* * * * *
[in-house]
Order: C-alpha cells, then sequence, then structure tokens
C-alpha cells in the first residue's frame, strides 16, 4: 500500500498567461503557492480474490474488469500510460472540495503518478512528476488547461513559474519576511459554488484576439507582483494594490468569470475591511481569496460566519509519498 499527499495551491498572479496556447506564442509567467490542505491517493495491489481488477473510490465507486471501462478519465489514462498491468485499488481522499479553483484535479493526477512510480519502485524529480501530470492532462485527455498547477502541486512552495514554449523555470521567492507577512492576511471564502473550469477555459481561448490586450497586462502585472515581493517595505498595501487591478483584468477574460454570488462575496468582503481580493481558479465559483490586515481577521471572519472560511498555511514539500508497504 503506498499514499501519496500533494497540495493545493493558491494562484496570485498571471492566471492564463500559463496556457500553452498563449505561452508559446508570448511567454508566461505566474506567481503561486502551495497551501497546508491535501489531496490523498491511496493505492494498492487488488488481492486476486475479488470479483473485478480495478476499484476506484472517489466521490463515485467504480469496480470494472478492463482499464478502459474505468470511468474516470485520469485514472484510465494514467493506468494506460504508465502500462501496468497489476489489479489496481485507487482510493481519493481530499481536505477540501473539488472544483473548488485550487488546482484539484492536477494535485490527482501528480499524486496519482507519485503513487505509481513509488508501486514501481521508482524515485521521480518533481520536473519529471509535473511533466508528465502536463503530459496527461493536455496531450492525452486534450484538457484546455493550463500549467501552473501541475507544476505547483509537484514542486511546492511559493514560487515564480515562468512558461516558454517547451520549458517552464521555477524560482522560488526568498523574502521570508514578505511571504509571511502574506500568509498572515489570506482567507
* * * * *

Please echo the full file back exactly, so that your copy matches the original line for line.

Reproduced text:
[in-house]
Order: C-alpha cells, then sequence, then structure tokens
C-alpha cells in the first residue's frame, strides 16, 4: 500500500498567461503557492480474490474488469500510460472540495503518478512528476488547461513559474519576511459554488484576439507582483494594490468569470475591511481569496460566519509519498 499527499495551491498572479496556447506564442509567467490542505491517493495491489481488477473510490465507486471501462478519465489514462498491468485499488481522499479553483484535479493526477512510480519502485524529480501530470492532462485527455498547477502541486512552495514554449523555470521567492507577512492576511471564502473550469477555459481561448490586450497586462502585472515581493517595505498595501487591478483584468477574460454570488462575496468582503481580493481558479465559483490586515481577521471572519472560511498555511514539500508497504 503506498499514499501519496500533494497540495493545493493558491494562484496570485498571471492566471492564463500559463496556457500553452498563449505561452508559446508570448511567454508566461505566474506567481503561486502551495497551501497546508491535501489531496490523498491511496493505492494498492487488488488481492486476486475479488470479483473485478480495478476499484476506484472517489466521490463515485467504480469496480470494472478492463482499464478502459474505468470511468474516470485520469485514472484510465494514467493506468494506460504508465502500462501496468497489476489489479489496481485507487482510493481519493481530499481536505477540501473539488472544483473548488485550487488546482484539484492536477494535485490527482501528480499524486496519482507519485503513487505509481513509488508501486514501481521508482524515485521521480518533481520536473519529471509535473511533466508528465502536463503530459496527461493536455496531450492525452486534450484538457484546455493550463500549467501552473501541475507544476505547483509537484514542486511546492511559493514560487515564480515562468512558461516558454517547451520549458517552464521555477524560482522560488526568498523574502521570508514578505511571504509571511502574506500568509498572515489570506482567507